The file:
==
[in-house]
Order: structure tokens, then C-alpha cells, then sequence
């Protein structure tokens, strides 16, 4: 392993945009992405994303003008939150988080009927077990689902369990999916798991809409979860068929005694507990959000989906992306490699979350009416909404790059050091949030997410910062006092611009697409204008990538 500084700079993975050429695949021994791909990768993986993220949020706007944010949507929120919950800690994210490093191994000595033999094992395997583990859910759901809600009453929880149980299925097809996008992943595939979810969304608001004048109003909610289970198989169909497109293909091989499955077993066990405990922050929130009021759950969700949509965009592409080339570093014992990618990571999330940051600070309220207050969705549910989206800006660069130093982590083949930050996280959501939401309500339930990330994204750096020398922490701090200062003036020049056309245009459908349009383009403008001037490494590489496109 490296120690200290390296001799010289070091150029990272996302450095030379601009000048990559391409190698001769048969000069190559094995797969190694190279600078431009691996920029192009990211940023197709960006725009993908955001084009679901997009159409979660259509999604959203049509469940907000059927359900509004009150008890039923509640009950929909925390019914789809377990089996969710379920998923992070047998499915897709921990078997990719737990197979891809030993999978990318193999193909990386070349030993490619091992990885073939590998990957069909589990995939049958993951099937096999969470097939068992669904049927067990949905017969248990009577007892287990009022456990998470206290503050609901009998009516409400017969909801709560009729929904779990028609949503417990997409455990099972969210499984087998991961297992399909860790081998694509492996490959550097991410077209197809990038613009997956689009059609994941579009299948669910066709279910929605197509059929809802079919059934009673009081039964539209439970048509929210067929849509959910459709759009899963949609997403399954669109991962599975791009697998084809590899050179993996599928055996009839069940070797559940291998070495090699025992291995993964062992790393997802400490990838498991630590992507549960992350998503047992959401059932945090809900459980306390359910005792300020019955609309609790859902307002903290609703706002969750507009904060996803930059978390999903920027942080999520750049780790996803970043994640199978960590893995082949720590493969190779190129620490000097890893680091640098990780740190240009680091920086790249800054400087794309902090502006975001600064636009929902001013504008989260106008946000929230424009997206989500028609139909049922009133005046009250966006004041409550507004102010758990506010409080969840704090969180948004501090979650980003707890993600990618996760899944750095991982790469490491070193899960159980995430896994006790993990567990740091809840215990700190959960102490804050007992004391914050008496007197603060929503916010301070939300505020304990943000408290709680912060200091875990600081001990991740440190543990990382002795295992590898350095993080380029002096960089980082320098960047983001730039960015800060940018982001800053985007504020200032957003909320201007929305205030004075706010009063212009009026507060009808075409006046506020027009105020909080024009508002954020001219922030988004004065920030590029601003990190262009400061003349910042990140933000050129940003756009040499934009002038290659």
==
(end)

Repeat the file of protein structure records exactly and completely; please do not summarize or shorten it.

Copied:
[in-house]
Order: structure tokens, then C-alpha cells, then sequence
């Protein structure tokens, strides 16, 4: 392993945009992405994303003008939150988080009927077990689902369990999916798991809409979860068929005694507990959000989906992306490699979350009416909404790059050091949030997410910062006092611009697409204008990538 500084700079993975050429695949021994791909990768993986993220949020706007944010949507929120919950800690994210490093191994000595033999094992395997583990859910759901809600009453929880149980299925097809996008992943595939979810969304608001004048109003909610289970198989169909497109293909091989499955077993066990405990922050929130009021759950969700949509965009592409080339570093014992990618990571999330940051600070309220207050969705549910989206800006660069130093982590083949930050996280959501939401309500339930990330994204750096020398922490701090200062003036020049056309245009459908349009383009403008001037490494590489496109 490296120690200290390296001799010289070091150029990272996302450095030379601009000048990559391409190698001769048969000069190559094995797969190694190279600078431009691996920029192009990211940023197709960006725009993908955001084009679901997009159409979660259509999604959203049509469940907000059927359900509004009150008890039923509640009950929909925390019914789809377990089996969710379920998923992070047998499915897709921990078997990719737990197979891809030993999978990318193999193909990386070349030993490619091992990885073939590998990957069909589990995939049958993951099937096999969470097939068992669904049927067990949905017969248990009577007892287990009022456990998470206290503050609901009998009516409400017969909801709560009729929904779990028609949503417990997409455990099972969210499984087998991961297992399909860790081998694509492996490959550097991410077209197809990038613009997956689009059609994941579009299948669910066709279910929605197509059929809802079919059934009673009081039964539209439970048509929210067929849509959910459709759009899963949609997403399954669109991962599975791009697998084809590899050179993996599928055996009839069940070797559940291998070495090699025992291995993964062992790393997802400490990838498991630590992507549960992350998503047992959401059932945090809900459980306390359910005792300020019955609309609790859902307002903290609703706002969750507009904060996803930059978390999903920027942080999520750049780790996803970043994640199978960590893995082949720590493969190779190129620490000097890893680091640098990780740190240009680091920086790249800054400087794309902090502006975001600064636009929902001013504008989260106008946000929230424009997206989500028609139909049922009133005046009250966006004041409550507004102010758990506010409080969840704090969180948004501090979650980003707890993600990618996760899944750095991982790469490491070193899960159980995430896994006790993990567990740091809840215990700190959960102490804050007992004391914050008496007197603060929503916010301070939300505020304990943000408290709680912060200091875990600081001990991740440190543990990382002795295992590898350095993080380029002096960089980082320098960047983001730039960015800060940018982001800053985007504020200032957003909320201007929305205030004075706010009063212009009026507060009808075409006046506020027009105020909080024009508002954020001219922030988004004065920030590029601003990190262009400061003349910042990140933000050129940003756009040499934009002038290659």